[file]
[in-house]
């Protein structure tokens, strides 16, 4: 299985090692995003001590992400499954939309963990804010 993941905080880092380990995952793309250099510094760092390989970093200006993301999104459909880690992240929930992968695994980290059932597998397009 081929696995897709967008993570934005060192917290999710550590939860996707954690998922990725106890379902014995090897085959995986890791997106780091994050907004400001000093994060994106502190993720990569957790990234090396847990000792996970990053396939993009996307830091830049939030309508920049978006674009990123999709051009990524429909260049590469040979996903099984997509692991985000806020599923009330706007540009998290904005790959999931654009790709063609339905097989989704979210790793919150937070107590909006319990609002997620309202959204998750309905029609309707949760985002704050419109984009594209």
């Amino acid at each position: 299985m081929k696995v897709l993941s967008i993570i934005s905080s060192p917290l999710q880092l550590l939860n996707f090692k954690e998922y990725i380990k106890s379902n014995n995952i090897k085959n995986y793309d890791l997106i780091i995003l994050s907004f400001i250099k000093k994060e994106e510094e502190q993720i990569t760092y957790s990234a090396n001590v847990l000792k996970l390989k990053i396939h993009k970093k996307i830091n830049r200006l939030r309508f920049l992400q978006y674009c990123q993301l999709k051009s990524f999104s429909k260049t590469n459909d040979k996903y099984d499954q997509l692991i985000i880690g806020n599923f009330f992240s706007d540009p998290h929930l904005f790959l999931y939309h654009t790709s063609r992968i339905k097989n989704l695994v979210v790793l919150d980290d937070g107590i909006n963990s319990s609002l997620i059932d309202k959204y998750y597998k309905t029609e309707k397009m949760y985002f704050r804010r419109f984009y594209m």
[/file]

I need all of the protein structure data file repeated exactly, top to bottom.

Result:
[in-house]
């Protein structure tokens, strides 16, 4: 299985090692995003001590992400499954939309963990804010 993941905080880092380990995952793309250099510094760092390989970093200006993301999104459909880690992240929930992968695994980290059932597998397009 081929696995897709967008993570934005060192917290999710550590939860996707954690998922990725106890379902014995090897085959995986890791997106780091994050907004400001000093994060994106502190993720990569957790990234090396847990000792996970990053396939993009996307830091830049939030309508920049978006674009990123999709051009990524429909260049590469040979996903099984997509692991985000806020599923009330706007540009998290904005790959999931654009790709063609339905097989989704979210790793919150937070107590909006319990609002997620309202959204998750309905029609309707949760985002704050419109984009594209």
């Amino acid at each position: 299985m081929k696995v897709l993941s967008i993570i934005s905080s060192p917290l999710q880092l550590l939860n996707f090692k954690e998922y990725i380990k106890s379902n014995n995952i090897k085959n995986y793309d890791l997106i780091i995003l994050s907004f400001i250099k000093k994060e994106e510094e502190q993720i990569t760092y957790s990234a090396n001590v847990l000792k996970l390989k990053i396939h993009k970093k996307i830091n830049r200006l939030r309508f920049l992400q978006y674009c990123q993301l999709k051009s990524f999104s429909k260049t590469n459909d040979k996903y099984d499954q997509l692991i985000i880690g806020n599923f009330f992240s706007d540009p998290h929930l904005f790959l999931y939309h654009t790709s063609r992968i339905k097989n989704l695994v979210v790793l919150d980290d937070g107590i909006n963990s319990s609002l997620i059932d309202k959204y998750y597998k309905t029609e309707k397009m949760y985002f704050r804010r419109f984009y594209m």